Enforcement GCA #5

The first thing you may notice when visiting the Grand Canyon National Park and other national parks throughout the States of America is the existence of armed militants called rangers. The purpose of these militants is unclear. Like the national parks system itself, the rangers have no legal validity.

Park rangers have no more authority than the squirrels they are sworn to protect. Like city/state police, or any other federal agency [IRS,FBI,CIA,NSA, and so on], they can only have the powers and authorities passed to them by those in authority to do so. That authority, however, is a right retained by the people.

And here is the importance of a republican form of government; nobody can give that which they do not have. Do I have the right to kill you? No. Do you have the right to kill me? No. So how it is that you or I can give that authority to someone else? We can't. No matter how big a majority is, they still cannot give that which they do not have in the first place.

I do not have the authority to take from you your life, liberty, or property. You do not have the right to take from me my life, liberty, or property. No majority, regardless of how great it is, has the right to take from any of us our life, liberty, or property. Therefore, they cannot give those rights to anyone else such as the park rangers, any police force, the FBI, the IRS, and so on.

In America, the power of enforcement is left at the hands of the individual citizen. The legislatures write rules [statutes], but the people enforce them. It's part of our limited government system designed to keep not only rule-breakers in check, but the rule-makers as well.


Through a local election process, the people elect an individual they feel capable and competent to uphold and administer the law. When a person has been found guilty of a crime (an infringement upon a another's right), the sheriff, as the elected representative for administering the law, detains the individual and administers the punishment.

How does that work you may wonder? Well, when a person suspects another has violated a right, the right holder charges that person in court. The accused, who is presumed innocent, in accordance with due process, faces his accuser in court. The court, in accordance with agreements made by both parties before hand, hears the charges and decides whether there is sufficient evidence to prove guilt beyond a reasonable doubt. If the person whose rights were violated can prove the other's guilt, then-and only then- can the other person be arrested and punished.

The concept of the park rangers and other illegal “forces” in America negates due process of law, and the American justice system. So why are they there? For protection? Protection from what? Right-holder from wildlife, or wildlife from a right-holder. Unfortunately for them, it does not matter since the sole purpose of government is not to protect anything other than our liberty.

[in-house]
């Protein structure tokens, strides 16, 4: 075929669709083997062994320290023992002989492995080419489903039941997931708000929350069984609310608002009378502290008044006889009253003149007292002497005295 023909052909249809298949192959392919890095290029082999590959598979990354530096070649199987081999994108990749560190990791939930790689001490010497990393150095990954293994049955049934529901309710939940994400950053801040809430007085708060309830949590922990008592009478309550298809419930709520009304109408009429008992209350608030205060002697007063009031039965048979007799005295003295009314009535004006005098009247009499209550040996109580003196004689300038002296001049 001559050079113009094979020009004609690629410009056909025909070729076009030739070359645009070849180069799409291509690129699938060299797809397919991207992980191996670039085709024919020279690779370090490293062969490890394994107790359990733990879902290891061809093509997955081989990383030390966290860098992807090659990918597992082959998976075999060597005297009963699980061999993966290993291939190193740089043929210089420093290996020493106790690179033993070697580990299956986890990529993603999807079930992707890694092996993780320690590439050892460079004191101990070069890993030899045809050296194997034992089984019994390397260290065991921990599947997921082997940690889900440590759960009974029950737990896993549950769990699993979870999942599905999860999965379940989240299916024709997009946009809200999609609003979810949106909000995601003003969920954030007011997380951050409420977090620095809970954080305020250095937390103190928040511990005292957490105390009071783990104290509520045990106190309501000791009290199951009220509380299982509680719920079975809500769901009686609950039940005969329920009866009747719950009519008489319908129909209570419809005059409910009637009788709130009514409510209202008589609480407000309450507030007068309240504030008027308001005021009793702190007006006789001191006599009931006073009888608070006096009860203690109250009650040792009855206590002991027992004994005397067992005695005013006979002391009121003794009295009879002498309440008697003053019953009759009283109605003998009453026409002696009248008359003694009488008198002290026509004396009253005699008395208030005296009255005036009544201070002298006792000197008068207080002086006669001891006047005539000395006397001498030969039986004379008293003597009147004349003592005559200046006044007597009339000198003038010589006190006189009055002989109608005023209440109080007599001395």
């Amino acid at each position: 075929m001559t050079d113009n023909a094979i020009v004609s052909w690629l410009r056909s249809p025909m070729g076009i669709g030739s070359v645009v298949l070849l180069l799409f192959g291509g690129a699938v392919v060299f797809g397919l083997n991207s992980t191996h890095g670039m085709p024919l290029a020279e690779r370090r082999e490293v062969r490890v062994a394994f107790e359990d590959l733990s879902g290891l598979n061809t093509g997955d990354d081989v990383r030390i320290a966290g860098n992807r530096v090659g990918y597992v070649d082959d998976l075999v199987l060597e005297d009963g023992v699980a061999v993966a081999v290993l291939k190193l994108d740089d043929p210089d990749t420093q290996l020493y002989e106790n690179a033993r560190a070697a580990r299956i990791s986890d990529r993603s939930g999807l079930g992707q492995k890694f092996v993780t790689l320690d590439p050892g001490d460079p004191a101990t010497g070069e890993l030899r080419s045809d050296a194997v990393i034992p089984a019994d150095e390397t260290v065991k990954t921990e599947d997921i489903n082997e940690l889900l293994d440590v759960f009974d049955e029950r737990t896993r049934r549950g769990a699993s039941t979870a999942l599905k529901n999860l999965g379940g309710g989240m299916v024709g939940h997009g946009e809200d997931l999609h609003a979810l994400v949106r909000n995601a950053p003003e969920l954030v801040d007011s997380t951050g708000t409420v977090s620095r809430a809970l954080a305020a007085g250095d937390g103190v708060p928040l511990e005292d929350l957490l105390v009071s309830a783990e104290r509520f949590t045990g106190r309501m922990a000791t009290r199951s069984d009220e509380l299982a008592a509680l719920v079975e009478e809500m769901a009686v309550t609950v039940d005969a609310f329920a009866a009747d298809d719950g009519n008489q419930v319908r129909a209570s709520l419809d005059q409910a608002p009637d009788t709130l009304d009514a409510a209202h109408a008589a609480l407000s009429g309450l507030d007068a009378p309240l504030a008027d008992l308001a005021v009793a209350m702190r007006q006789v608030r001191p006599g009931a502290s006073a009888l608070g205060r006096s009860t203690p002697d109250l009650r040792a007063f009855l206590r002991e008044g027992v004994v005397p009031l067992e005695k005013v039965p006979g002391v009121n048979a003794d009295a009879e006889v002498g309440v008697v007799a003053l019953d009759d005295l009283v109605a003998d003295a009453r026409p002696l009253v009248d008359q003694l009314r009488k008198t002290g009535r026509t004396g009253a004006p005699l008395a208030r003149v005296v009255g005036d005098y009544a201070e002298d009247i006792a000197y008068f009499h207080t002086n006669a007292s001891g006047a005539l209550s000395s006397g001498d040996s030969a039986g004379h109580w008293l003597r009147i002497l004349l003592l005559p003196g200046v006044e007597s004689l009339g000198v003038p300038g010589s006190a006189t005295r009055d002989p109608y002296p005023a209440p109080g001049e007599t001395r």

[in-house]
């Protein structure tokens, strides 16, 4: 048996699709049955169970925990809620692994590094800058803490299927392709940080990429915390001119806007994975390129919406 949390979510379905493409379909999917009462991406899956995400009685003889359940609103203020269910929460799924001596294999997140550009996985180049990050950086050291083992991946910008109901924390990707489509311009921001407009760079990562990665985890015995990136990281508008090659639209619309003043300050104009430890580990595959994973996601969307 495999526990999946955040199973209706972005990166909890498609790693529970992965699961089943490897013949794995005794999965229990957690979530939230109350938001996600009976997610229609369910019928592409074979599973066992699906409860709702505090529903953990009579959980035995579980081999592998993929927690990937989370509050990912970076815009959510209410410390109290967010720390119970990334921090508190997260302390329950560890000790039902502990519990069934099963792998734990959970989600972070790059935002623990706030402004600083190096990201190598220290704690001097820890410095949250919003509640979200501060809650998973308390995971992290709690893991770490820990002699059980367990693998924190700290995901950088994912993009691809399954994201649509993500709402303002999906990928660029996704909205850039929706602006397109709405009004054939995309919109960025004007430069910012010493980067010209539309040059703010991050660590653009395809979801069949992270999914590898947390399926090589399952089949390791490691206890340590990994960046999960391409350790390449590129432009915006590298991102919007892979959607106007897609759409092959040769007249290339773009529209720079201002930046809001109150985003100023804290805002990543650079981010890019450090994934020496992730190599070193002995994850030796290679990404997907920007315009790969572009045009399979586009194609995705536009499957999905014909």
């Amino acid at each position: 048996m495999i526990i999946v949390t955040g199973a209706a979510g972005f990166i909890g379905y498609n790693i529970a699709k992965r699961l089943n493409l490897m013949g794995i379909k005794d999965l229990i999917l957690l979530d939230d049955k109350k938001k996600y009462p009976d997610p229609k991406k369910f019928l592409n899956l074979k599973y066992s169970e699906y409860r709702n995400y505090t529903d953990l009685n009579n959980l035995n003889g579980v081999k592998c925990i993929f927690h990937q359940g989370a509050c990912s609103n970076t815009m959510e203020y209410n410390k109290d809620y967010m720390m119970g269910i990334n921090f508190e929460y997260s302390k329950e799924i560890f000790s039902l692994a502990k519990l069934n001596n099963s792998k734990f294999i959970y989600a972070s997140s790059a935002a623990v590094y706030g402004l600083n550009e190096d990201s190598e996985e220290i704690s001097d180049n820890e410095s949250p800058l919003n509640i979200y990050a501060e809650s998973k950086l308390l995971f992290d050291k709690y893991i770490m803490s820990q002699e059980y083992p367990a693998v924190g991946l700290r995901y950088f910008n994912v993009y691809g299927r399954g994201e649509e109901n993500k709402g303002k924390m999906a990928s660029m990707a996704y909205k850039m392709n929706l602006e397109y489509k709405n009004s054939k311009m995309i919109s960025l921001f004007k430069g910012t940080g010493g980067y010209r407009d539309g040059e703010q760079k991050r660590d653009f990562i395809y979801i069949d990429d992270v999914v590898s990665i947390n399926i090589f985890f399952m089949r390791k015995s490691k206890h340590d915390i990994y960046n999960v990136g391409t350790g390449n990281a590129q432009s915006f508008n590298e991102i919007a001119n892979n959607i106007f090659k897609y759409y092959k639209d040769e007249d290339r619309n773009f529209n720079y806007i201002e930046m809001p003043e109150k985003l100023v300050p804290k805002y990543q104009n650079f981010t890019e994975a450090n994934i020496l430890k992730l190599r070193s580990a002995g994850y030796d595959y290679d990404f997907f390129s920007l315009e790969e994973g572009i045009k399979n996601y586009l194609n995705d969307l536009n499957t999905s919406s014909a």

All government agencies, representatives, and their delegates or “employees” are servants to the citizenry, not to the wildlife or environment. It is their sole responsibility to assist and serve the people.

Rangers cannot manage the people visiting the park. They cannot control the people visiting the park. They cannot force the people to do or not to do anything.

And why are they armed? Are they a part of the military? Will they shoot you dead and ask questions later if they so much as think you may have endangered the wildlife or environment? Probably. After all, how can they prove a case in court when no crime is committed. So long as America is a republic, the endangerment of wildlife or the environment can never be a crime.

And lets just suppose for a moment that the government has the authority to create a national park, which it does not. Just for the sake of another point, let say that. That would congress the authority to pass statutes concerning the area. They would then have the power to, say. . . write statutes forbidding firearms in the park. Such statute would only affect people over whom congress also has personal jurisdiction-foreigners, civilians (non-military government representatives, agents, employees and delegates, and so on), and military personnel.

The problem is, that such gun legislation already exists. And, it is limited to those individuals who congress has personal jurisdiction over. So why are these rangers, who are under the personal jurisdiction of congress, carrying guns? Why are these public servants armed? To shoot me? To shoot you? To take away our lives, liberties, or properties?

Better yet, why are so many citizens misinformed enough to believe those statutes apply to them?

This is America! Congress does not have the authority to write rules governing the citizenry or that infringes upon our rights. The national parks are illegal. The park rangers are illegal. Why are they getting away with this usurpation?